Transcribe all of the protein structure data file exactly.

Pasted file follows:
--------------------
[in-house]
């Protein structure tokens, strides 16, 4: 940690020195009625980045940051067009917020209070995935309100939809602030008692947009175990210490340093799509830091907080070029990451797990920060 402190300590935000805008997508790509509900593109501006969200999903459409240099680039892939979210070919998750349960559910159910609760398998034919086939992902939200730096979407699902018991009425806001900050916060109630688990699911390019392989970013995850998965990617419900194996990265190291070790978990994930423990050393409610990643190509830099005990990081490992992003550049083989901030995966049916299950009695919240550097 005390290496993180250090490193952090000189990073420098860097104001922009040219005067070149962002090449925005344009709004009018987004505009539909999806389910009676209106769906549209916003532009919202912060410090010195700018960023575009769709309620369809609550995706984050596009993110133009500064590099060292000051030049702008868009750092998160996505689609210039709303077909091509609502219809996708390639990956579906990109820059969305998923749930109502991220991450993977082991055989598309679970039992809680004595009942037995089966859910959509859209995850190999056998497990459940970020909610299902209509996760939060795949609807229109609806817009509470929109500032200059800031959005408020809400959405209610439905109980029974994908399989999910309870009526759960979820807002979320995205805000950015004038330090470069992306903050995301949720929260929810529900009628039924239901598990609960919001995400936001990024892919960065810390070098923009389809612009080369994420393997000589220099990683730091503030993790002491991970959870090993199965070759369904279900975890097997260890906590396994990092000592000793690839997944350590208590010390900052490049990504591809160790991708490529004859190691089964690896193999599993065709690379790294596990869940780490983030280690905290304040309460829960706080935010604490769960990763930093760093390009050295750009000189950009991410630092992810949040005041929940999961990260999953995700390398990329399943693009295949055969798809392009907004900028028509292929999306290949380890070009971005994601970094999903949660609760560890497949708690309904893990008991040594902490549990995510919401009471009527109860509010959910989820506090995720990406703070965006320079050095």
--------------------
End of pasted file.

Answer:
[in-house]
């Protein structure tokens, strides 16, 4: 940690020195009625980045940051067009917020209070995935309100939809602030008692947009175990210490340093799509830091907080070029990451797990920060 402190300590935000805008997508790509509900593109501006969200999903459409240099680039892939979210070919998750349960559910159910609760398998034919086939992902939200730096979407699902018991009425806001900050916060109630688990699911390019392989970013995850998965990617419900194996990265190291070790978990994930423990050393409610990643190509830099005990990081490992992003550049083989901030995966049916299950009695919240550097 005390290496993180250090490193952090000189990073420098860097104001922009040219005067070149962002090449925005344009709004009018987004505009539909999806389910009676209106769906549209916003532009919202912060410090010195700018960023575009769709309620369809609550995706984050596009993110133009500064590099060292000051030049702008868009750092998160996505689609210039709303077909091509609502219809996708390639990956579906990109820059969305998923749930109502991220991450993977082991055989598309679970039992809680004595009942037995089966859910959509859209995850190999056998497990459940970020909610299902209509996760939060795949609807229109609806817009509470929109500032200059800031959005408020809400959405209610439905109980029974994908399989999910309870009526759960979820807002979320995205805000950015004038330090470069992306903050995301949720929260929810529900009628039924239901598990609960919001995400936001990024892919960065810390070098923009389809612009080369994420393997000589220099990683730091503030993790002491991970959870090993199965070759369904279900975890097997260890906590396994990092000592000793690839997944350590208590010390900052490049990504591809160790991708490529004859190691089964690896193999599993065709690379790294596990869940780490983030280690905290304040309460829960706080935010604490769960990763930093760093390009050295750009000189950009991410630092992810949040005041929940999961990260999953995700390398990329399943693009295949055969798809392009907004900028028509292929999306290949380890070009971005994601970094999903949660609760560890497949708690309904893990008991040594902490549990995510919401009471009527109860509010959910989820506090995720990406703070965006320079050095």